San Jose police can continue to use rubber bullets for crowd control if people are being violent, despite Mayor Sam Liccardo’s push to ban them in crowds altogether after protesters suffered serious injuries during demonstrations against the police killing of George Floyd in May.
Liccardo was the lone dissenter in the City Council’s 10-1 decision, with councilmembers saying the safety of officers was at risk. The decision was part of a series of changes to police department policies the council approved Sept. 15.
The city’s previous policy allowed the use of rubber bullets against protestors — violent or peaceful — but was met with backlash by residents and councilmembers, prompting Police Chief Eddie Garcia on June 16 to prohibit the use of rubber bullets as crowd control for nonviolent individuals.
The policy change means police officers can only use rubber bullets when someone is “actively attacking an officer or another person” or poses a threat, according to the police department’s manual. In those situations, officers must be sure to “avoid striking unintended subjects.”
Officers must use another form of crowd control if the crowds are too dense and an accurate shot can’t be made.
But how do officers distinguish between violent and nonviolent protests when faced with large crowds and a highly-contentious situation?
Liccardo said the changes didn’t go far enough and pressed for a ban of rubber bullets for all crowd control scenarios, leading to a heated exchange between the mayor and police Acting Police Chief Dave Knopf.
“There is a very big distinction between people who are unlawfully present and those who are violent assailants and I think we both know people who are not violent assailants and got hit,” Liccardo said. “They may have been unlawfully present but they still got hit.”
Knopf said potential harm to bystanders is the exact reason the policy was changed to allow officers to fire only at violent protesters.
“Nothing is perfect,” Knopf said, acknowledging that police are responsible for determining if they have a clear shot and sometimes misjudge.
“We need really clear policies so you don’t expect people to be perfect in the middle of a chaotic scenario to be able to discern how and when to fire something that is a potentially lethal round,” Liccardo said.
Knopf countered by saying rubber bullets are not considered a “lethal round” by the courts.
A 2017 study found rubber bullets can be lethal in some cases or at the very least can cause injury. At a May 29 protest, a local musician was left with a black eye, blurry vision and scarring after being hit by a rubber bullet.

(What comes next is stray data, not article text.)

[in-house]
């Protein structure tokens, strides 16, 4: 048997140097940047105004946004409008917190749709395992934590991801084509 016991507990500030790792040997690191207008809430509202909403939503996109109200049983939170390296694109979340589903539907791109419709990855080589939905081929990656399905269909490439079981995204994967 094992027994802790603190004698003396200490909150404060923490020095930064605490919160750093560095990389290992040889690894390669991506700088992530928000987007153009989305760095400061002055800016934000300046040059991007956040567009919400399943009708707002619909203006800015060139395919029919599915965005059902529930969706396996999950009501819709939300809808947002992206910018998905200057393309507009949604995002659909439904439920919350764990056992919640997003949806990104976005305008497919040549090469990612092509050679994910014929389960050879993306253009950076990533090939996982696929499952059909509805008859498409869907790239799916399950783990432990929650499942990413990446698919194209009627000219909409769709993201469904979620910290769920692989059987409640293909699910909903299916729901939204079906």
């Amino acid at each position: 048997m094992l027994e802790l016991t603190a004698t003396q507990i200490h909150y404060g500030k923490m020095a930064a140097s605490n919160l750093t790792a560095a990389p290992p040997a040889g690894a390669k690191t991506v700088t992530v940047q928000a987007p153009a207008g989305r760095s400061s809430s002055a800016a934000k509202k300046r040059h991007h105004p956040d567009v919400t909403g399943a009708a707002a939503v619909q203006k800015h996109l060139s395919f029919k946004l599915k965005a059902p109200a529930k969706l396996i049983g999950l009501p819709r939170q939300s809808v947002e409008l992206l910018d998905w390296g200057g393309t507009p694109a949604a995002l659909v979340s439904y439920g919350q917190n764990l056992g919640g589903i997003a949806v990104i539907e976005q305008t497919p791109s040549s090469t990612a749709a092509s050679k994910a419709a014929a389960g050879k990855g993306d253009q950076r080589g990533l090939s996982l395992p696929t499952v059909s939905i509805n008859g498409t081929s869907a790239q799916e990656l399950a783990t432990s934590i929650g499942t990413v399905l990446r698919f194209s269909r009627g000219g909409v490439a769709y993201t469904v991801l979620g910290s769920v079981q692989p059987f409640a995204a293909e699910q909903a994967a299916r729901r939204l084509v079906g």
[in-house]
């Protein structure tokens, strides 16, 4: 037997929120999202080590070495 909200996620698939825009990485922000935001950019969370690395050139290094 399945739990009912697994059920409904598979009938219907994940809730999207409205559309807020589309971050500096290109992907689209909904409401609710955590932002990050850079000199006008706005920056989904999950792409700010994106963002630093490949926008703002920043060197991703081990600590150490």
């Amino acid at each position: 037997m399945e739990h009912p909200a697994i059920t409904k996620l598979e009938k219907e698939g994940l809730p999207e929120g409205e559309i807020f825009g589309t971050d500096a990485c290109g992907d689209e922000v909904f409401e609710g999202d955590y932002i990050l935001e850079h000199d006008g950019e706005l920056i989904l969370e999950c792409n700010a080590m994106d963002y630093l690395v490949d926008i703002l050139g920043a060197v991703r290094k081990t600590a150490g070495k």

“I don’t believe that as a council we should allow for situations that we know are highly likely to cause serious injury or even death to our residents when we see what the evidence is around the country,” Liccardo said.
Police officials acknowledged the potential danger posed by the projectiles but worried about officers’ inability to defend themselves during protests marked by anger toward law enforcement.
“I’m not going to commit the officers in this department to stand on the line and not be able to defend themselves in a riotous situation,” said Knopf. “You need to be prepared to deal with that situation if we can’t go in and protect this city from burning when people are lighting things on fire, looting and wanting to take us on.”
Capt. Jason Dwyer said chemical agents such as tear gas and pepper spray, as well as wood batons, are some of the only other realistic alternatives for quelling crowds.
Dwyer said batons can be grabbed by protesters. One of the newly released body cam videos from the police department shows an incident where a protester grabbed a baton and a fight ensued.
“We don’t want to have that toe-to-toe confrontation,” Dywer said. “The officers get attacked too.”
As a former police officer, Councilmember Raul Peralez, who pushed for the ban of rubber bullets against peaceful protestors, said he understood the need for officers to have protective tools at their disposal.
“Ultimately, if other tools are ineffective, we should not take away the opportunity of this tool that we know is much less impactful and less lethal than a handgun,” Peralez said.
The push to consider a rubber bullet ban began at the request of Liccardo, Peralez, Vice Mayor Chappie Jones and Councilmembers Lan Diep and Magdalena Carrasco following injuries of protesters in May.
Peralez, who now works as a reserve officer, said he was happy with the approved changes.
The City Council also approved other police policies, including the minimum age at which minors can be placed into handcuffs and prohibiting the hiring of people who have tattoos or body art that aligns with hate groups.
Officers will also be barred from covering their badge and will have to provide their name and badge number upon request.
In addition, officers will be prohibited from “no knock entries” where a warrant is required except where evidence is at risk of being destroyed if officers knock.
Contact Carly Wipf at [email protected] or follow @CarlyChristineW on Twitter.